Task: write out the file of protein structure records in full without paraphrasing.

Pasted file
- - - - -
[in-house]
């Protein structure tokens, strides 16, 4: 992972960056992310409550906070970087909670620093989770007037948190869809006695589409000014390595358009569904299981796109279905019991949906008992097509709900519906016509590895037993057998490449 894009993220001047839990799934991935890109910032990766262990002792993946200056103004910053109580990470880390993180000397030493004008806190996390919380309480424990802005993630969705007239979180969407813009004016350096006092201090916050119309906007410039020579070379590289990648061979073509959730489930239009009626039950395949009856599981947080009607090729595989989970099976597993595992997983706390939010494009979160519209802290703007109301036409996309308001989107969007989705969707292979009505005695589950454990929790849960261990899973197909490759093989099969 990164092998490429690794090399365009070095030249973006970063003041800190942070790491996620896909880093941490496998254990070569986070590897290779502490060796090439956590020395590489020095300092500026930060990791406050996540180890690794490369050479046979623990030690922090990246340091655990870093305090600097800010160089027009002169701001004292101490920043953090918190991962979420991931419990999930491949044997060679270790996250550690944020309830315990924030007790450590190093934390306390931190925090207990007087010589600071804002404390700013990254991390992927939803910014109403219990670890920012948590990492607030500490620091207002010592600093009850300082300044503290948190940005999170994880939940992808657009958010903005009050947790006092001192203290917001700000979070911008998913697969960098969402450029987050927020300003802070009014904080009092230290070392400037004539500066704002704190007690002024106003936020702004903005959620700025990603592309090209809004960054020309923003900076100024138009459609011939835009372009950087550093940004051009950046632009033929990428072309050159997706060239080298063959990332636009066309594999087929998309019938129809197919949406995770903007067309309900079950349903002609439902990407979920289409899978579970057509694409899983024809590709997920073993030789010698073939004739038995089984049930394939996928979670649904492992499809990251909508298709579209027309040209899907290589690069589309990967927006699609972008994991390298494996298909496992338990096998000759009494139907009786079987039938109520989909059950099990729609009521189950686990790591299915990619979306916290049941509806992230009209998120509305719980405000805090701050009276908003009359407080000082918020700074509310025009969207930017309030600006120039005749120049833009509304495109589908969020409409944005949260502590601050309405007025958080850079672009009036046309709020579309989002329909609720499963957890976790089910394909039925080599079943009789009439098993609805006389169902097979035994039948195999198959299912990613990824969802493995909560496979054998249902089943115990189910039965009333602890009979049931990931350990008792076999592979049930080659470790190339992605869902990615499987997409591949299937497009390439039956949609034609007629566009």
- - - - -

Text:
[in-house]
């Protein structure tokens, strides 16, 4: 992972960056992310409550906070970087909670620093989770007037948190869809006695589409000014390595358009569904299981796109279905019991949906008992097509709900519906016509590895037993057998490449 894009993220001047839990799934991935890109910032990766262990002792993946200056103004910053109580990470880390993180000397030493004008806190996390919380309480424990802005993630969705007239979180969407813009004016350096006092201090916050119309906007410039020579070379590289990648061979073509959730489930239009009626039950395949009856599981947080009607090729595989989970099976597993595992997983706390939010494009979160519209802290703007109301036409996309308001989107969007989705969707292979009505005695589950454990929790849960261990899973197909490759093989099969 990164092998490429690794090399365009070095030249973006970063003041800190942070790491996620896909880093941490496998254990070569986070590897290779502490060796090439956590020395590489020095300092500026930060990791406050996540180890690794490369050479046979623990030690922090990246340091655990870093305090600097800010160089027009002169701001004292101490920043953090918190991962979420991931419990999930491949044997060679270790996250550690944020309830315990924030007790450590190093934390306390931190925090207990007087010589600071804002404390700013990254991390992927939803910014109403219990670890920012948590990492607030500490620091207002010592600093009850300082300044503290948190940005999170994880939940992808657009958010903005009050947790006092001192203290917001700000979070911008998913697969960098969402450029987050927020300003802070009014904080009092230290070392400037004539500066704002704190007690002024106003936020702004903005959620700025990603592309090209809004960054020309923003900076100024138009459609011939835009372009950087550093940004051009950046632009033929990428072309050159997706060239080298063959990332636009066309594999087929998309019938129809197919949406995770903007067309309900079950349903002609439902990407979920289409899978579970057509694409899983024809590709997920073993030789010698073939004739038995089984049930394939996928979670649904492992499809990251909508298709579209027309040209899907290589690069589309990967927006699609972008994991390298494996298909496992338990096998000759009494139907009786079987039938109520989909059950099990729609009521189950686990790591299915990619979306916290049941509806992230009209998120509305719980405000805090701050009276908003009359407080000082918020700074509310025009969207930017309030600006120039005749120049833009509304495109589908969020409409944005949260502590601050309405007025958080850079672009009036046309709020579309989002329909609720499963957890976790089910394909039925080599079943009789009439098993609805006389169902097979035994039948195999198959299912990613990824969802493995909560496979054998249902089943115990189910039965009333602890009979049931990931350990008792076999592979049930080659470790190339992605869902990615499987997409591949299937497009390439039956949609034609007629566009």